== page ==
Jason: Are there any tracks on the album that stand out for you? Are there any that you think mark a significant development for the band or indicate where you see the band heading in future?

Cale: I quite like the shorter barrage of ‘Husk’. The introduction to ‘Solar Barge’ is overwhelmingly savage. I enjoy the whole album though and I prefer it as a whole. I’m hoping the next album doesn’t sound very similar to Paramnesia. Still like Altars, just much more fucked up.

Jason: Is there a theme, concept, or a philosophy that underpins Altars music and Paramnesia?

Cale: For me: life, death, rebirth. Ouroboros. Mental illness.

Jason: Your sound is deeply rooted in old school death metal. For you, what is it that makes death metal remain such an enduring and potent art form?

Cale: It’s fairly flexible. It has a particular aesthetic which is interesting. It’s such a soundscape. It could be seen as a physical thing, a vast chasm or a barren wasteland. That tangibility makes it easy to grasp, I feel. You can imagine it as an entity. A swarming body. It’s very appealing.

Altars - ParamnesiaJason: The artwork for the album is incredible. How does it relate to the music?

Cale: It is related in the sense that it’s a dark, magical creation by professionals in their field. They have perfectly spawned companions to our music. The cover features a constantly decomposing and degrading being, the inner work expresses the life, death, rebirth theme. Both parallel the lyrics and music.

Jason: Who designed the artwork? Did they have complete control over the design or did the band give guidelines of what you wanted?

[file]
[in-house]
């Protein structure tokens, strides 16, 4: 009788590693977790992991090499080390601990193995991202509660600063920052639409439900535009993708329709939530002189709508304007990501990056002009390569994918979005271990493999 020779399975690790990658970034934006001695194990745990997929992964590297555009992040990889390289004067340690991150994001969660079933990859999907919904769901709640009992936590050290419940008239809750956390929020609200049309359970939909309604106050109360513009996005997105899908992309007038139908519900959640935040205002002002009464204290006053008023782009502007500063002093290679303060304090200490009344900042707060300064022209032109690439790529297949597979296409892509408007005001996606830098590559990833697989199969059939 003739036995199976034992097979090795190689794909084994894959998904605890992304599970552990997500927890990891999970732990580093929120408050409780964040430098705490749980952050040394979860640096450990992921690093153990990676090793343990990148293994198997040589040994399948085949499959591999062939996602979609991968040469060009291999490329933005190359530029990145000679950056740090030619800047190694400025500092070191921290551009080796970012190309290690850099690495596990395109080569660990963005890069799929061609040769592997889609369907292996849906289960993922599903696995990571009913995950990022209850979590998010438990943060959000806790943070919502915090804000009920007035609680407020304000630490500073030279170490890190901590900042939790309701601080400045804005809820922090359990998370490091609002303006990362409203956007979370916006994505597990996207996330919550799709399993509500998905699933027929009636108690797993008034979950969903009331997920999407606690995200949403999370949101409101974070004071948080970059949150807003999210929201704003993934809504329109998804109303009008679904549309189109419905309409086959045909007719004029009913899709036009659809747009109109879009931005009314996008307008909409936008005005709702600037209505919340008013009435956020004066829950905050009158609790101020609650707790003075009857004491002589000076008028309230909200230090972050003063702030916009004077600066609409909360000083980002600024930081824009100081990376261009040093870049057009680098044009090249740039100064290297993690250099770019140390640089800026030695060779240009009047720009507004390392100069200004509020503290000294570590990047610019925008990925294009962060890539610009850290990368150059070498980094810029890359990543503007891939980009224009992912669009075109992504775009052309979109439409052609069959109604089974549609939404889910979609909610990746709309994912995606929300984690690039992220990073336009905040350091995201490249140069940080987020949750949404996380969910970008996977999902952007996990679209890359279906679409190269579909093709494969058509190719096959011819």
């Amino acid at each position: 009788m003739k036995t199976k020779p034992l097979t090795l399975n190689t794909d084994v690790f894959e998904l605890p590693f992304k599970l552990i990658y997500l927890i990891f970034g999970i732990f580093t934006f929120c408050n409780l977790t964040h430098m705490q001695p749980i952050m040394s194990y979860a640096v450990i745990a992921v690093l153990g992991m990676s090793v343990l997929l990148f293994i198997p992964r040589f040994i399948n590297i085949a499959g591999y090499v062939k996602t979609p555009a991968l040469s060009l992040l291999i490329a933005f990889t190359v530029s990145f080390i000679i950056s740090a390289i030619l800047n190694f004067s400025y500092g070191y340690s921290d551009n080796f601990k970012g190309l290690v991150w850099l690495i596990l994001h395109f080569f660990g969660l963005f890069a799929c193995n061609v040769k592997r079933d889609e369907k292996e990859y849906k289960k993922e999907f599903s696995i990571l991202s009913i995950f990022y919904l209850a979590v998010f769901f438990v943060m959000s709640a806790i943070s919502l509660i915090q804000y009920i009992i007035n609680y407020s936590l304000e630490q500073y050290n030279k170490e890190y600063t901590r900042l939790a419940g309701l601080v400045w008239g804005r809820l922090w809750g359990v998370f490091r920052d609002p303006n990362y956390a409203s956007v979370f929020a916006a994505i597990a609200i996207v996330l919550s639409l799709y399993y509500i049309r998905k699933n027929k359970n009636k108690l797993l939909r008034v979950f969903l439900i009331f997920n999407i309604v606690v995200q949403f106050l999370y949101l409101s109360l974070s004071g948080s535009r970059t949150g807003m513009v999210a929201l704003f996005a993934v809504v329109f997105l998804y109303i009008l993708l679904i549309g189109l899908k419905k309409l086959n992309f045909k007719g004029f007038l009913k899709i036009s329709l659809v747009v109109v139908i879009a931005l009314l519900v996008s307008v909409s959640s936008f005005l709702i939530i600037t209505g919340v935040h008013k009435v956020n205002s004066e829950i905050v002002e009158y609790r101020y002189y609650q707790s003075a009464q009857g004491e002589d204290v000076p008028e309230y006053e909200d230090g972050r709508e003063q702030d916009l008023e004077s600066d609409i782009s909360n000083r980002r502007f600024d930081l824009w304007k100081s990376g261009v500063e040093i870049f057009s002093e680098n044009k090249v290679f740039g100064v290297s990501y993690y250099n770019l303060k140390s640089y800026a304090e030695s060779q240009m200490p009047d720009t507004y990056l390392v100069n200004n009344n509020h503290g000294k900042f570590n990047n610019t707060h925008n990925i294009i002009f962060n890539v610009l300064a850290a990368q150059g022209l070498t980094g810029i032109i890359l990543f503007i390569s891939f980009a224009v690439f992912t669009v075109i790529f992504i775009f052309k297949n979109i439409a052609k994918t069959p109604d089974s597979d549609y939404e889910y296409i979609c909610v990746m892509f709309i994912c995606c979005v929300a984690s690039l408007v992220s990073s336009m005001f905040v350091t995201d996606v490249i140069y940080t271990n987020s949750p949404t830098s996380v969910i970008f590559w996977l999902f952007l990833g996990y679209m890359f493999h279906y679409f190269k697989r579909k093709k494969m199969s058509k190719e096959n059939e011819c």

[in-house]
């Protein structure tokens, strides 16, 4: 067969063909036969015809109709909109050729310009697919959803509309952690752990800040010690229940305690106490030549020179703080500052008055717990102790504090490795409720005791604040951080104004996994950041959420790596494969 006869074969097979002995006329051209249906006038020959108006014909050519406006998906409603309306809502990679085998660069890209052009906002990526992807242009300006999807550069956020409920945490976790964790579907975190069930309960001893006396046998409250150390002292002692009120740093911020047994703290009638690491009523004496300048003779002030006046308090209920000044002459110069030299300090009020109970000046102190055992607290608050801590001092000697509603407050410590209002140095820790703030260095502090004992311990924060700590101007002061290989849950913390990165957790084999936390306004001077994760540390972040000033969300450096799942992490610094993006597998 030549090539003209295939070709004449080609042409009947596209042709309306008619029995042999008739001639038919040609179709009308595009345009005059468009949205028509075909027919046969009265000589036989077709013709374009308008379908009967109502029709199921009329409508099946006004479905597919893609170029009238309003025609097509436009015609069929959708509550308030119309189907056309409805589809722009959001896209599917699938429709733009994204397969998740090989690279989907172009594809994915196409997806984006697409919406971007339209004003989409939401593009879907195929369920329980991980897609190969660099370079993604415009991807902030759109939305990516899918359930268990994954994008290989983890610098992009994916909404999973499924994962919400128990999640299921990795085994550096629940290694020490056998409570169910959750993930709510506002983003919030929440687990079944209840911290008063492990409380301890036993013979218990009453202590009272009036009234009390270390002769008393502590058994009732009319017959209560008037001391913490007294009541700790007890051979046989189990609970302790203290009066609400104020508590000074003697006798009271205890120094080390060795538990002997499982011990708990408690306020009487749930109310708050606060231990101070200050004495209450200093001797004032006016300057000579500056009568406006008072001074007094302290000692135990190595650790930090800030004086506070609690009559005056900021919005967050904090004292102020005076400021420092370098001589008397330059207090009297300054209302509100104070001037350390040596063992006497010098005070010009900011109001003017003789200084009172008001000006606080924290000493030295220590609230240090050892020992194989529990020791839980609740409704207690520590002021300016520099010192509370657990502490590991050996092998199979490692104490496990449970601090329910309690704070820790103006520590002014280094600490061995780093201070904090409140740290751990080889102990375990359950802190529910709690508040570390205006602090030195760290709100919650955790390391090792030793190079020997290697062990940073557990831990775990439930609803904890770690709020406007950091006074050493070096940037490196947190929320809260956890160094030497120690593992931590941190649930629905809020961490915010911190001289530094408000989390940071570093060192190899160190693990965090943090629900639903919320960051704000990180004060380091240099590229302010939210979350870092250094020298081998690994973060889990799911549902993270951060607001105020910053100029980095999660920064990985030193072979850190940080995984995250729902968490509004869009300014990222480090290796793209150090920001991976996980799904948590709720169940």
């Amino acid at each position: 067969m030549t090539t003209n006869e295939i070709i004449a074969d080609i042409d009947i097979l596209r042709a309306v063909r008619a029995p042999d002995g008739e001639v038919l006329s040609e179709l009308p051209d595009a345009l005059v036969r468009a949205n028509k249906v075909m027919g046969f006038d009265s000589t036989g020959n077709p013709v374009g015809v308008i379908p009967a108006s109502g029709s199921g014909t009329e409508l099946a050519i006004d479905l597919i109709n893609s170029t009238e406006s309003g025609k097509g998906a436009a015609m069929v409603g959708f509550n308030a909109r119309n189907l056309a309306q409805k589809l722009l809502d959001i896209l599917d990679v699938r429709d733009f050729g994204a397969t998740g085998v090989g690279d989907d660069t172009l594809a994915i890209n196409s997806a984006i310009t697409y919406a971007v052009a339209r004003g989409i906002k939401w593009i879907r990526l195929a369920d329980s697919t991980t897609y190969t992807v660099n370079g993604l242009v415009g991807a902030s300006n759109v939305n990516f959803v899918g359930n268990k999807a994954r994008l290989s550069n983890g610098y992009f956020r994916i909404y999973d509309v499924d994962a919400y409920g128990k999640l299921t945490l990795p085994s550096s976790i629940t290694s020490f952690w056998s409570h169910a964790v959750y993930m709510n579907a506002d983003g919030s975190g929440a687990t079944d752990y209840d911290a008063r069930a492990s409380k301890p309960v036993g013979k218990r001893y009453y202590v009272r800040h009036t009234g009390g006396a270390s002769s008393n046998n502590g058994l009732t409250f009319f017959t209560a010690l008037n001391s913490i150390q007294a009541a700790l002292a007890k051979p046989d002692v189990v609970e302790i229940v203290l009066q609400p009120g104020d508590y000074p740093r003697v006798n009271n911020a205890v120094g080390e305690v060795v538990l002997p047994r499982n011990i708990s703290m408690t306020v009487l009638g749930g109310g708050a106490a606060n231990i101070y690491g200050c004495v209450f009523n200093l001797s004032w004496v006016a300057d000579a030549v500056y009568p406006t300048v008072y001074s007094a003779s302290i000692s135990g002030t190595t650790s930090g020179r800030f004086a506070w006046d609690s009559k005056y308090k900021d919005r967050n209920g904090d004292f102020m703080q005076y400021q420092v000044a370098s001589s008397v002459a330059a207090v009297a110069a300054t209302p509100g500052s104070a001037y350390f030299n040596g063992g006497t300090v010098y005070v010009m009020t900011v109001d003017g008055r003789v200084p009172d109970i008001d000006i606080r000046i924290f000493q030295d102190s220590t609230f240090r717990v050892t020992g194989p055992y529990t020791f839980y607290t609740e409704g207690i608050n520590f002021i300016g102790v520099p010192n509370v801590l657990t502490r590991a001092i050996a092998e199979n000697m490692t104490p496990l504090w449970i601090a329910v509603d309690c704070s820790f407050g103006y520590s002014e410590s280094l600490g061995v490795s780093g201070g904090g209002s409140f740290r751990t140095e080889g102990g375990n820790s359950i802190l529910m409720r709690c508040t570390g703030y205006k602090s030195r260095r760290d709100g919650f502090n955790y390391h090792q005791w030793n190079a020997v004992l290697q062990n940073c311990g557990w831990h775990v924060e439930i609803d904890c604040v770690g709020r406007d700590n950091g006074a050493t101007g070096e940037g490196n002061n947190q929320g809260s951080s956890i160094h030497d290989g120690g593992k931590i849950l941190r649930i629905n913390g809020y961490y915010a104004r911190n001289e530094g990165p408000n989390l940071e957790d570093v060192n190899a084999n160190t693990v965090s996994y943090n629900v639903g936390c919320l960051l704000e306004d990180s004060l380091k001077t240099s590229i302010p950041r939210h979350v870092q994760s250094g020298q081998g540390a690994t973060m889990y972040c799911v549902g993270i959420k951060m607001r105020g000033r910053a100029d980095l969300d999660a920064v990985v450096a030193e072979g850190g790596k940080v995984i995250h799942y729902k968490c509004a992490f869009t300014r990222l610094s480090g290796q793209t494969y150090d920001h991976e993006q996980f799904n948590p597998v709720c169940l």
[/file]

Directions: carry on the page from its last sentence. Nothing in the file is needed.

Cale: We gave the lyrics, songs and ideas to Denis Forkas Kostromitin and Alexander L. Brown and they worked their magic. They truly created something wonderful and I am honoured to have it next to my music.

Jason: Why did you choose to work with Nuclear Winter Records for the release of Paramnesia?

Cale: Because it’s a great label. They seemed to like the music. We like them. It works. Nothing but praise.

Jason: What’s your opinion of the internet and its impact on the music scene? Do you think that because of the ease of making music available, the internet has affected the quality of music? With the impact of illegal file-sharing on music sales, do you have any concerns about survival in what seems to be an increasingly challenging market?

Cale: Because I’m not really part of a ‘scene’, I really need the internet to find my new musical loves. I don’t have people telling me about new things, I must find them. I can’t really go outside and search, other than at gigs or stores, and they only awaken me to a small amount of music I find. I think the internet is great. I don’t care about illegal downloading. For me, not sure about the other members of the band, I am simply happy if people hear my music. Downloaders will download, no matter what. If they like it and want to buy the album, that’s great, they will get amazing art and the printed lyrics and that’s cool too. I try to make free download for people to listen to with my solo stuff, because that’s just nice to do.

Jason: What does the future hold for Altars? Is there more material in the works? Another album?

Cale: Another album for sure. Hopefully we can excrete something more chasmic and suffocating.

Jason: Any plans for live shows? If so, will we be seeing you in England?

Cale: An Australian tour will eventuate. International shows perhaps one day. It would have to be a special gig though; it’s a long way to travel to play a small club to three people.

Jason: Thanks again for taking time out for this interview. Do you have any closing words for our readers?

Cale: Thanks for the interview. Thanks to the listeners.

And you can keep up to date with Altars at these links: